Mayor Eric Garcetti Tuesday announced a pilot program to have unarmed outreach teams response to nonviolent 911 calls involving people experiencing homelessness.
The Crisis and Incident Response through Community-Led Engagement program will begin in December, with teams comprising one outreach worker, one mental health clinician or licensed behavioral health clinician and one community ambassador available 24/7 to respond to diverted calls out of Venice and Hollywood.
“There’s a lot of support around the idea of removing police officers from nonviolent response, and Los Angeles is harnessing that energy to create a model that strengthens the human bonds that are essential to public safety and seeks to help, not punish, our most vulnerable Angelenos,” Garcetti said.
“CIRCLE will ensure that our unhoused neighbors are met with the compassion and care they deserve, and is another step in the direction toward our ultimate goal: ending homelessness in Los Angeles.”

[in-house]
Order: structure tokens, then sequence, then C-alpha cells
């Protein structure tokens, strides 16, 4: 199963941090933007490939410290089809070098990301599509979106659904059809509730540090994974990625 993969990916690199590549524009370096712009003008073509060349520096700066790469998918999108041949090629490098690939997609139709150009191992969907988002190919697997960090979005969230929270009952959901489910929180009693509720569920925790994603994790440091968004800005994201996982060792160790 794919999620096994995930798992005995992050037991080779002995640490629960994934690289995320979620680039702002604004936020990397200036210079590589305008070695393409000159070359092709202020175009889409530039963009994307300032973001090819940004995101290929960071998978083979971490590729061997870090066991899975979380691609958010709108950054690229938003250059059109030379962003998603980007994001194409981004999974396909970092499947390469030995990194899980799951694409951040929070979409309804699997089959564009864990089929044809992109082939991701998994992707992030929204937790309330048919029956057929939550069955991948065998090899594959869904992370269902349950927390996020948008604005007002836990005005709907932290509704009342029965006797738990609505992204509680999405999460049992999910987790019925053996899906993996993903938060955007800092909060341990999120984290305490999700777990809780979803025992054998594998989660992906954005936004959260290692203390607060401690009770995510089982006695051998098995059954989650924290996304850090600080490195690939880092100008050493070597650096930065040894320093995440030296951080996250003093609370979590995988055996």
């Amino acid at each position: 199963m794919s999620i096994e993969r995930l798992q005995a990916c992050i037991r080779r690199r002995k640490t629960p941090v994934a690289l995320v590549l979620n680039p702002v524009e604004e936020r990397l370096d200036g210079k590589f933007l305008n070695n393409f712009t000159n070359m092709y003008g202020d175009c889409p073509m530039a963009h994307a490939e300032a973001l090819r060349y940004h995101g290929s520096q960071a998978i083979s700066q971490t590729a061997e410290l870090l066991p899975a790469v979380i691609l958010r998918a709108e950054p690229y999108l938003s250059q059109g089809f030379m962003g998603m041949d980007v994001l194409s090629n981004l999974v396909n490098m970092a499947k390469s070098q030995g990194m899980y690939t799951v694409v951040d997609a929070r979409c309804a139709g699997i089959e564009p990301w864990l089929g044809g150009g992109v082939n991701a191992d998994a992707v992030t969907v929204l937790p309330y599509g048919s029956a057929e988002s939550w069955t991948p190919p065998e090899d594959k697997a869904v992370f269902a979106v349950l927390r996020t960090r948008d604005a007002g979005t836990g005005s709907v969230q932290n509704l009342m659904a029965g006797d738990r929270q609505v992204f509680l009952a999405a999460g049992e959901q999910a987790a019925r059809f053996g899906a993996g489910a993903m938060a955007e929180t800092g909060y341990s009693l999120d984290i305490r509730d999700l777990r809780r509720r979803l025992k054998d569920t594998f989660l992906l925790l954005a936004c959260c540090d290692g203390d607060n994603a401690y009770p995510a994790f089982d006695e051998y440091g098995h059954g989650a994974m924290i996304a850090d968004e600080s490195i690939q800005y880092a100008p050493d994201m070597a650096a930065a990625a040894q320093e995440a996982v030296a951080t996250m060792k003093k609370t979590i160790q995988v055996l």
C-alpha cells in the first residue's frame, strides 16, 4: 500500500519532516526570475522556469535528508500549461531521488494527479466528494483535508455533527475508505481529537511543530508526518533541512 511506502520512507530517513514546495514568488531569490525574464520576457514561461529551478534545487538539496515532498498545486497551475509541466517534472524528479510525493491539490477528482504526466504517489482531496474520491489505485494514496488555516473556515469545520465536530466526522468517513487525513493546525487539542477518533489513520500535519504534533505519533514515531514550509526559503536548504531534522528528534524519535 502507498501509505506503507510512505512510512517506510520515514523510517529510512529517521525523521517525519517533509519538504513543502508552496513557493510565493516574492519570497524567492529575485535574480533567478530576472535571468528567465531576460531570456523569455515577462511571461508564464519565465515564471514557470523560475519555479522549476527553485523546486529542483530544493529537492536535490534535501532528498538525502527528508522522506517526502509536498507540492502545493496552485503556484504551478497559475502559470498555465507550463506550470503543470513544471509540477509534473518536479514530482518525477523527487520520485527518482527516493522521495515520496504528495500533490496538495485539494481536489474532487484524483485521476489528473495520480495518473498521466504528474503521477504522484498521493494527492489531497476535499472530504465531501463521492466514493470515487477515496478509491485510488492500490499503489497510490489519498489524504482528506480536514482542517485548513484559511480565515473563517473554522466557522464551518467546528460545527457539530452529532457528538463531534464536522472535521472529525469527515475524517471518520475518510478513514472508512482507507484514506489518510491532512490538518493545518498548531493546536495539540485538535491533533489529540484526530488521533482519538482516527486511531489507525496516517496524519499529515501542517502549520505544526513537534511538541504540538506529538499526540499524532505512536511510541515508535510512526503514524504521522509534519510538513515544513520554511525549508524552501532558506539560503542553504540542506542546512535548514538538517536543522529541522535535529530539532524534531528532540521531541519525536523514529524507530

Teams will also be proactively deployed during the day to areas deemed high-need. The mayor’s office said the teams will work to get to know the homeless community, conduct light sanitation work, de-escalate situations and create referrals to local service providers.
“You couldn’t have a clearer example of this country lacking a robust social safety net than when people with guns show up to respond to a nonviolent, mental health crisis,” Council President Nury Martinez said.
The city contracted Urban Alchemy as the service provider for the program. Lena Miller, Urban Alchemy’s CEO, said the program “leverages the hard-earned wisdom and emotional intelligence of practitioners who have life experience that enables them to unflinchingly engage individuals who are in the throes of anger, distress, despair, or a psychotic break to de-escalate, calm, and ultimately heal.”